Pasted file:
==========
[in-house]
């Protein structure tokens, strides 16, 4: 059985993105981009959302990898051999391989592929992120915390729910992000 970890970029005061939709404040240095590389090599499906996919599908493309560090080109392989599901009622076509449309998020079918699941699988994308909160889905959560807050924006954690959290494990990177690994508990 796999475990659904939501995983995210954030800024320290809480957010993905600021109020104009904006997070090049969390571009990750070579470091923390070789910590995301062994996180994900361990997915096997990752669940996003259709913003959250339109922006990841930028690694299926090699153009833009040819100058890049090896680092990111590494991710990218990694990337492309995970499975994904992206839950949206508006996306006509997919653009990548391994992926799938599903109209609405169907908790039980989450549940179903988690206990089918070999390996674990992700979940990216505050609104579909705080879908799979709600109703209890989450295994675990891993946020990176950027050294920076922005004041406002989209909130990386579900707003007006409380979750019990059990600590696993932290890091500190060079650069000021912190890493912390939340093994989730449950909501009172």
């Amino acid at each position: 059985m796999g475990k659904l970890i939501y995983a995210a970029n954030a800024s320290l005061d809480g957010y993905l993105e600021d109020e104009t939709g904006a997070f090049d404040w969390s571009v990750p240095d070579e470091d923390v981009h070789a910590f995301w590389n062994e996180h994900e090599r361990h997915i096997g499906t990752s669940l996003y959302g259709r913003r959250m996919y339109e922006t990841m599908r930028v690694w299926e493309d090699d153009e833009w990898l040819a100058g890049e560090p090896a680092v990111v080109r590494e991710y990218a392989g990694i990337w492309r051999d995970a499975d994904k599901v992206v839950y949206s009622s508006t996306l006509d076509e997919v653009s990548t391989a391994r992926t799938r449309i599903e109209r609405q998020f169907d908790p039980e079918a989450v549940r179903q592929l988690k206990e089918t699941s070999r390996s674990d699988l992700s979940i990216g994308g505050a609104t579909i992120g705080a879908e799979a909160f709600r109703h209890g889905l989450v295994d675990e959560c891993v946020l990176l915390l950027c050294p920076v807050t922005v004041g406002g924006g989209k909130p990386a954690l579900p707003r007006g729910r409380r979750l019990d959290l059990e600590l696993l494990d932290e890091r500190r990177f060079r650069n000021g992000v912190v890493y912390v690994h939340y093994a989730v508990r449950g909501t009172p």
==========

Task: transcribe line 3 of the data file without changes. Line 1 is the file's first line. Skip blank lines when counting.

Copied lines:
């Amino acid at each position: 059985m796999g475990k659904l970890i939501y995983a995210a970029n954030a800024s320290l005061d809480g957010y993905l993105e600021d109020e104009t939709g904006a997070f090049d404040w969390s571009v990750p240095d070579e470091d923390v981009h070789a910590f995301w590389n062994e996180h994900e090599r361990h997915i096997g499906t990752s669940l996003y959302g259709r913003r959250m996919y339109e922006t990841m599908r930028v690694w299926e493309d090699d153009e833009w990898l040819a100058g890049e560090p090896a680092v990111v080109r590494e991710y990218a392989g990694i990337w492309r051999d995970a499975d994904k599901v992206v839950y949206s009622s508006t996306l006509d076509e997919v653009s990548t391989a391994r992926t799938r449309i599903e109209r609405q998020f169907d908790p039980e079918a989450v549940r179903q592929l988690k206990e089918t699941s070999r390996s674990d699988l992700s979940i990216g994308g505050a609104t579909i992120g705080a879908e799979a909160f709600r109703h209890g889905l989450v295994d675990e959560c891993v946020l990176l915390l950027c050294p920076v807050t922005v004041g406002g924006g989209k909130p990386a954690l579900p707003r007006g729910r409380r979750l019990d959290l059990e600590l696993l494990d932290e890091r500190r990177f060079r650069n000021g992000v912190v890493y912390v690994h939340y093994a989730v508990r449950g909501t009172p």